Chaim Soutine, Still Life with Rayfish, c. 1924. Oil on canvas. © Artists Rights Society (ARS), New York; Image provided by The Metropolitan Museum of Art / Art Resource, NY.
New York, NYJewish Museum
May 4 – September 16, 2018
The title of this rich, tightly focused show of thirty or so paintings is somewhat misleading. “Flesh” could imply sexuality or sensuality, a Rubensesque or Boucher-like delight in the human body. But such corporeal delights could not be further from Soutine’s relationship with formerly living animals. No other artist has taken nature morte, the French term for still life, quite as literally, reminding us that once life has been drained from a living organism, it becomes inanimate—that is, lifeless, it becomes a thing. No other artist enacts the transformation of matter into art with as much ironic self-awareness as Chaim Soutine (1893–1943).
The Fish (ca. 1933) dramatizes Soutine’s aesthetic. His subject alludes to the several pictures of trout painted by Gustave Courbet in the 1870s. In all instances, Courbet presents a trout in the water about to seize some bait. The point of view—the trout seen from above—is one Soutine also used frequently, but where Courbet depicts life, Soutine portrays death, or rather, the metamorphosis of dead matter into art. It is as if Soutine took Stéphane Mallarmé’s 1891 remark, “The world was made to become a beautiful book,” and applied it to the plastic arts: it is not the representation of life, but the notion that the phenomenal world is transient and can only achieve significance when metamorphosed into art.
Chaim Soutine, Carcass of Beef, c. 1925. Oil on canvas. Collection of Albright-Knox Art Gallery, Buffalo, New York. © Artists Rights Society (ARS), New York.
Soutine’s commitment to transforming the matter of world into art began early. However, the Jewish world of the rural Lithuania, where he was born, was hostile to anyone making “graven images,” an act specifically forbidden by the Second Commandment. Apparently, the son of an Orthodox rabbi tried to beat the image-making out of Soutine, and the ironic result of that harsh lesson was a financial settlement that enabled Soutine to study at the Academy of Fine Arts in Vilnius from 1910 to 1913. From Vilnius he made his way to Paris and a life of dire poverty, which he shared with his friend and fellow artist Modigliani. Soutine’s circumstances changed abruptly in 1923, when Dr. Albert C. Barnes bought sixty paintings right out of the artist’s studio.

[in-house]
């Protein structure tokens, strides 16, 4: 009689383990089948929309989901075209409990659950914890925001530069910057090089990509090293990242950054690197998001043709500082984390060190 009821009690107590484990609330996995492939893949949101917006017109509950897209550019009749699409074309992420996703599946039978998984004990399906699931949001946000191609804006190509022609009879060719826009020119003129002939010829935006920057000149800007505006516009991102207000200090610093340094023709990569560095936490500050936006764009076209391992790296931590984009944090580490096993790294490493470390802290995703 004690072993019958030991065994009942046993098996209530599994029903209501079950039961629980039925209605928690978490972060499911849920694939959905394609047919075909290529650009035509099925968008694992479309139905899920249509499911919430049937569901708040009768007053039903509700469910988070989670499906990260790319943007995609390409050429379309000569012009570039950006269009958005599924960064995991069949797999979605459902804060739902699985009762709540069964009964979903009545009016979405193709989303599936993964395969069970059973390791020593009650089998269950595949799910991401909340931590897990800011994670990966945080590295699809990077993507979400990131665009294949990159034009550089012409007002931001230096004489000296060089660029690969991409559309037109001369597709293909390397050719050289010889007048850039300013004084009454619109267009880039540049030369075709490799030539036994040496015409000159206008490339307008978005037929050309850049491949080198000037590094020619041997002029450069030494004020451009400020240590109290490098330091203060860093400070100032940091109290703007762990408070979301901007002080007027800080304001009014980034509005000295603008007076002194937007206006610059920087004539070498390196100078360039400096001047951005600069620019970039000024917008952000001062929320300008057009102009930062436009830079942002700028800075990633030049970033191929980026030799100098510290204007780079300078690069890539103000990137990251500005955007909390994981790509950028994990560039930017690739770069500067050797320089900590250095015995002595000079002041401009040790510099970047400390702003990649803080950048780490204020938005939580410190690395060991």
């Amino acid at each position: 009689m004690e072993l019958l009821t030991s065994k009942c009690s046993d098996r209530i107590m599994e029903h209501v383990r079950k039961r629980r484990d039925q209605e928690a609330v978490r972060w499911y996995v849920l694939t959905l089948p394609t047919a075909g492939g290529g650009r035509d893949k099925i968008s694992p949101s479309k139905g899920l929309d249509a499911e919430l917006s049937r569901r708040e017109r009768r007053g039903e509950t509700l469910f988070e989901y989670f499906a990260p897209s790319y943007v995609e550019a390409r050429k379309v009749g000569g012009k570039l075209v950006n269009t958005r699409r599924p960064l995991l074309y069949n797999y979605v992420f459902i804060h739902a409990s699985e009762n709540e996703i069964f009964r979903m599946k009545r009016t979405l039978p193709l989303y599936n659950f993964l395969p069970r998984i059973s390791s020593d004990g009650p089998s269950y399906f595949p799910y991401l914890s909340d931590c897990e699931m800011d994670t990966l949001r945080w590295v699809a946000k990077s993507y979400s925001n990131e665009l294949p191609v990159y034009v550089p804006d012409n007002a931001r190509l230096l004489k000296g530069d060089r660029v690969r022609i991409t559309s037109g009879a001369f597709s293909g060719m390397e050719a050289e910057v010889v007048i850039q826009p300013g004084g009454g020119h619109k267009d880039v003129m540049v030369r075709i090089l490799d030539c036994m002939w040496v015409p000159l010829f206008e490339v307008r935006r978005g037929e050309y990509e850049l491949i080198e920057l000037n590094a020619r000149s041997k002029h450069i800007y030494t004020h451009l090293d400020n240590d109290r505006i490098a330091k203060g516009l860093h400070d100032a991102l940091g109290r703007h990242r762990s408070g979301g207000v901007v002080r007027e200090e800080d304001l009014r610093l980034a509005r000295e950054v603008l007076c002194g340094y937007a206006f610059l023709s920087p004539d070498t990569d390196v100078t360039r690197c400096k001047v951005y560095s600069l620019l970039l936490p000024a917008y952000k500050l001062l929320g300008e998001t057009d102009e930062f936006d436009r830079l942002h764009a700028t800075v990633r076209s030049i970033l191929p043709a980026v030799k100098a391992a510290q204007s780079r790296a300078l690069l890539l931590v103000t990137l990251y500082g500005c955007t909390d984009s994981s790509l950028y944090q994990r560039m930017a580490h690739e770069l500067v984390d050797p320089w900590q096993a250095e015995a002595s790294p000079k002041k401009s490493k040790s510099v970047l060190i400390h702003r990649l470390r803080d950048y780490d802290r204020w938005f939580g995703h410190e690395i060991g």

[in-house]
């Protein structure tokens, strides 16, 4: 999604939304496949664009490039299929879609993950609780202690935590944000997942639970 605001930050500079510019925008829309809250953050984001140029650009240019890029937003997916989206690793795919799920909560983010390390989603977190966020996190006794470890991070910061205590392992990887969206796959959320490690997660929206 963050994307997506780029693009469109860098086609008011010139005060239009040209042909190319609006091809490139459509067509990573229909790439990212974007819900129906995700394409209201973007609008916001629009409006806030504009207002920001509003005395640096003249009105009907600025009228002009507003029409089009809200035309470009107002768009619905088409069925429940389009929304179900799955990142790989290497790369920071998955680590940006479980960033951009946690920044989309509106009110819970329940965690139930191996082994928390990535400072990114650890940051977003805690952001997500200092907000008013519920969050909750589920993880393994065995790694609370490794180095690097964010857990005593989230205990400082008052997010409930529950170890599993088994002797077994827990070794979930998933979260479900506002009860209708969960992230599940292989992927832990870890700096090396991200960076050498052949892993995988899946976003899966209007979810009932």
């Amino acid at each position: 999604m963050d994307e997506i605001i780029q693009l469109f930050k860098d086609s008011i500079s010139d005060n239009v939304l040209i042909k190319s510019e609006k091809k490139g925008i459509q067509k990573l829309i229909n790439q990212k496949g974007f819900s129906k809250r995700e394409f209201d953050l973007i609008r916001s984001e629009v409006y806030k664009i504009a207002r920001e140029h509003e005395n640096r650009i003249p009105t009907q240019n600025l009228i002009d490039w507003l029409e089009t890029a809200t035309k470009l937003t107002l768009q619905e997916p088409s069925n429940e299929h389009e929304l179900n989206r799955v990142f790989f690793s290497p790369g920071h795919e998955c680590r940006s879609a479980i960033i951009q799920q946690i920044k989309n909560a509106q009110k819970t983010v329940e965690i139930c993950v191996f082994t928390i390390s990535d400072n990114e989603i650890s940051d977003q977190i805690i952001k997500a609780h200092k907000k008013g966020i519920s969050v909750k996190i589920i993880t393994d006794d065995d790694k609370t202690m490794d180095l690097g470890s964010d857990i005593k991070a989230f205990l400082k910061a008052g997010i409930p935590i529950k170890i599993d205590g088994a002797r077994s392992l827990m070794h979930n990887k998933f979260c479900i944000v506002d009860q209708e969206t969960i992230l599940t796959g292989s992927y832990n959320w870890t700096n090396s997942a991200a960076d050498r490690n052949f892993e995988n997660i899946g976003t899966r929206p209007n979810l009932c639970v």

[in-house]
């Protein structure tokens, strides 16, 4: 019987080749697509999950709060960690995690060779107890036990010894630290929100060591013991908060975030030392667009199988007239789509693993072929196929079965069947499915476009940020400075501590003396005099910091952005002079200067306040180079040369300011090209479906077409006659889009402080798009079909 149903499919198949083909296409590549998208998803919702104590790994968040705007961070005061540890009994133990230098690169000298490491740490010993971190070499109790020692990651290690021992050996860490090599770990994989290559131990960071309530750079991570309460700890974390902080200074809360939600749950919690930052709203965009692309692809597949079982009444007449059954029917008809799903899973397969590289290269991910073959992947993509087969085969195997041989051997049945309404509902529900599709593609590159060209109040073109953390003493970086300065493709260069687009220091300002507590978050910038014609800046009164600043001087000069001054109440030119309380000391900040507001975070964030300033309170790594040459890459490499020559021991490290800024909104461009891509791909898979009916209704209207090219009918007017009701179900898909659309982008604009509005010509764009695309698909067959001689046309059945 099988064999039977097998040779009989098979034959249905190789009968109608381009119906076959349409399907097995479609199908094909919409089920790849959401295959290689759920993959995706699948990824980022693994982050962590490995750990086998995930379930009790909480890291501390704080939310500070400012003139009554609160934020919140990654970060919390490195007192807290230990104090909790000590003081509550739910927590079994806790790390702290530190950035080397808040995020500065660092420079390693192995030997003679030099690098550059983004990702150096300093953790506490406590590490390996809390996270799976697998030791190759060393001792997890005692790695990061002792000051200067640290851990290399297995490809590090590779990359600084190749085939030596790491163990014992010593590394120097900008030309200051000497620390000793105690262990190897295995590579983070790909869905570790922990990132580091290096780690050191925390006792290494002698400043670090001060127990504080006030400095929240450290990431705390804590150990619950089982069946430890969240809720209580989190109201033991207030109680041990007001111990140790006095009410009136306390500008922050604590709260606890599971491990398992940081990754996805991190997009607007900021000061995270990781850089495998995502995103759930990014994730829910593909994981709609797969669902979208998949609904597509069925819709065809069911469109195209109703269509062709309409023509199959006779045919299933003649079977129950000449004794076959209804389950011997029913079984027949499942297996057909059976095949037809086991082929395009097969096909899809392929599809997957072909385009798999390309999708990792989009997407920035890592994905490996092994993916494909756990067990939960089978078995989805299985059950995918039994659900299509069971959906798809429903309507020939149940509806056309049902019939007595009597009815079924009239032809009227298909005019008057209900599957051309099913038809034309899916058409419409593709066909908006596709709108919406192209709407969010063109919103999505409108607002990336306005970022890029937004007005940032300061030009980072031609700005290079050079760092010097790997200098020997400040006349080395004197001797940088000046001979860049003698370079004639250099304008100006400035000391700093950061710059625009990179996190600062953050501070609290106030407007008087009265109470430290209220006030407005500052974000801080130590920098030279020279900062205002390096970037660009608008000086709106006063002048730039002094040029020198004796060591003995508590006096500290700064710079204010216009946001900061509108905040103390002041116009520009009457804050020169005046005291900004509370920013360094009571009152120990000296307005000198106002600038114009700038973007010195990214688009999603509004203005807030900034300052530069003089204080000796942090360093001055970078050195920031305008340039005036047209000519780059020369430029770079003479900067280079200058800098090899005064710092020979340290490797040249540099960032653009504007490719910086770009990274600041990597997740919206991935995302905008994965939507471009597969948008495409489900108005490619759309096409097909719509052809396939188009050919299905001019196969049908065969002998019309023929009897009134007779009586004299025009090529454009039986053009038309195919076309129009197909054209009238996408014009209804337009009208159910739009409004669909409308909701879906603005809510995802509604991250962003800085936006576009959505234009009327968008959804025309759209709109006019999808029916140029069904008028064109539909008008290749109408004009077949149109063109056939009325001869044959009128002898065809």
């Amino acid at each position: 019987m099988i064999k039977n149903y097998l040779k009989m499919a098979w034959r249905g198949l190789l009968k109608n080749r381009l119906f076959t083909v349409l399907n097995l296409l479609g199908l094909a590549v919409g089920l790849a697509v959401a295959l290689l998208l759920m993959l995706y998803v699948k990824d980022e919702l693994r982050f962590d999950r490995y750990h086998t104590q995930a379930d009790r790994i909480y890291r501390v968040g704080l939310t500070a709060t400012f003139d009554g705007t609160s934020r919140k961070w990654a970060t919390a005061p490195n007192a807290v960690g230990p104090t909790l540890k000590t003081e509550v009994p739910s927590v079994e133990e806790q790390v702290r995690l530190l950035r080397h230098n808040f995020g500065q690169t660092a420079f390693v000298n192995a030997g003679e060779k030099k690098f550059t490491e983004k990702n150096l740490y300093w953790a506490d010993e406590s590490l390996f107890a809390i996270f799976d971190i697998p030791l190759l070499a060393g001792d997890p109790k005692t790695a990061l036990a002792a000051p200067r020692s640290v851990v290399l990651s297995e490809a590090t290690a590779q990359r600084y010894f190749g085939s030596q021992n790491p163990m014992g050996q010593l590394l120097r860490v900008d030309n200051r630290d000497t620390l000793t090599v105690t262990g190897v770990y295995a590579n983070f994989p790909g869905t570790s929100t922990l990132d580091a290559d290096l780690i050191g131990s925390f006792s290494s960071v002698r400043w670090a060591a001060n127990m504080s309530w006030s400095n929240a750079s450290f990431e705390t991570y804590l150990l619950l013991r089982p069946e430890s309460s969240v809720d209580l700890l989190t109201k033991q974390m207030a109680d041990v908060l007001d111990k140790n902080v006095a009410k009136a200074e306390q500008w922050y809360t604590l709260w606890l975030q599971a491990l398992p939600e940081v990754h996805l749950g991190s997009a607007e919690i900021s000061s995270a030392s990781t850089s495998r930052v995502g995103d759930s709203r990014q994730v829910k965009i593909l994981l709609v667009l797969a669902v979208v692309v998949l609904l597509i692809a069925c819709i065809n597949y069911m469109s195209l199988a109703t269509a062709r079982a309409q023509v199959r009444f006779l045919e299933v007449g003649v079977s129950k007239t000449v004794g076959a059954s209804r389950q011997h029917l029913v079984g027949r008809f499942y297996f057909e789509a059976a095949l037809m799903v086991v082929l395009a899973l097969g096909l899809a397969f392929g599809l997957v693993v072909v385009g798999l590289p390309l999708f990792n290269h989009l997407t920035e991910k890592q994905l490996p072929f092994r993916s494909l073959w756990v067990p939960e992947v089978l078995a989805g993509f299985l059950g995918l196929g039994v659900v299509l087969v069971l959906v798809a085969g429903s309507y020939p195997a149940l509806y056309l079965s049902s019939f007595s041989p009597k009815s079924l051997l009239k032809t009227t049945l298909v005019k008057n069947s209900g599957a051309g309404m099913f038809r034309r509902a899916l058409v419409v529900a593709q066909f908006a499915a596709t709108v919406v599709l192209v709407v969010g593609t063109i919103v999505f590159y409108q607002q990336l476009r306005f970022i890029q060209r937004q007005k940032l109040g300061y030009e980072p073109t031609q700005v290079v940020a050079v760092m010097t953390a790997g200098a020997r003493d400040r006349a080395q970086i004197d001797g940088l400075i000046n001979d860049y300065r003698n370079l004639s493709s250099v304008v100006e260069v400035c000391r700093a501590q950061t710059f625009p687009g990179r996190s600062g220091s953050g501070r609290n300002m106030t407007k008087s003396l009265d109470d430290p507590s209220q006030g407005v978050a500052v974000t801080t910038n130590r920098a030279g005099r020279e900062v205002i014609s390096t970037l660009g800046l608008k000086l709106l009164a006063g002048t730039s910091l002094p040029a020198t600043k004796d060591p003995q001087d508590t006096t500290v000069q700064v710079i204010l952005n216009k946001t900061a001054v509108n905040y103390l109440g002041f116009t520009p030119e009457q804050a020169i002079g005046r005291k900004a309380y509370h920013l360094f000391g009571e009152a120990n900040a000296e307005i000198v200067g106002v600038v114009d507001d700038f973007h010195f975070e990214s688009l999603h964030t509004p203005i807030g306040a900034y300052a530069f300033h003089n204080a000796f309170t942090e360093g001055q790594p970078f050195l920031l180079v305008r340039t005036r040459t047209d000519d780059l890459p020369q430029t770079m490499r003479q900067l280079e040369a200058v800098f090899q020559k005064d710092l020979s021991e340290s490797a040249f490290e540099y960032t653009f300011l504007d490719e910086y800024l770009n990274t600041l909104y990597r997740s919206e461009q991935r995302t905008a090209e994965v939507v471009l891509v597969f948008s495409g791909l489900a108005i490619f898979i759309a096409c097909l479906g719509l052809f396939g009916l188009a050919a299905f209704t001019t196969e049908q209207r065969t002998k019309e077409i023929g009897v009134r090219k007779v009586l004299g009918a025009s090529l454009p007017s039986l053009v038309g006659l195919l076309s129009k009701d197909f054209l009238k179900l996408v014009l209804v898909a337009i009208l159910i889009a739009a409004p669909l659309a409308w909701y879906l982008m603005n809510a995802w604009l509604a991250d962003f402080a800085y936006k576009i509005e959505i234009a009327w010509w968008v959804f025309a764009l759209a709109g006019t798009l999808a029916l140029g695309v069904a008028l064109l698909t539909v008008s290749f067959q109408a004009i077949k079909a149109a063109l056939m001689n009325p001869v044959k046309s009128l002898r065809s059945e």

Soutine’s Paris was not the proto-avant-garde Paris of the years before World War I, but rather the Paris of the Fauves. As we see in the earliest work included in the exhibition, a painting of the artist’s studio (ca. 1916), Soutine knew who he was stylistically from the start. Here, paint is both color and texture, so the exterior of the building (along with the rest of the scene) becomes a flattened surface, a canvas on a canvas.
But the main focus of Flesh is meat, animals—birds, fish, and cattle—dead and ready for artistic resurrection. Hare with Forks (ca. 1924) might be a reprise of a seventeenth-century Dutch painting of game, but as Soutine reminds us in many other paintings here, this hare is food. Two forks embrace the animal, itself resting on a golden cloth. Actually, the hare no longer matters as such and is now part of a complex juxtaposition of color fields. The deceased bunny reminds us that another element inhabits Soutine’s depiction of dead animals in his Still Life with Rayfish (ca. 1924). Certainly an echo of Chardin’s The Ray (1728), but again, as with The Fish, Soutine’s reworking of the art of the past could only have been painted by him. Chardin’s kitchen scene, with a cat frightened by the suspended ray fish, becomes in Soutine an image of sacrifice. The spread-eagled ray acquires a Christological aura: this is no domestic scene, but a bizarre Crucifixion.
As with his Flayed Ox (1925), a reenactment of Rembrandt’s Slaughtered Ox (1655), the emphasis is on the ironies of loss and gain. Life must be sacrificed to produce art. While the viewer is likely to see carnage, Soutine would tell us that for art to exist something else must die: flowers cut and placed in a vase, herrings ready for breakfast; everything acquires meaning and value in art. Even landscape: Soutine’s late Duck Pond at Champigny (1943) is no longer a real place. It is a painting on the verge of abstraction, perhaps announcing a new artistic phase that the artist, who died at the age of forty-nine, would never live to see.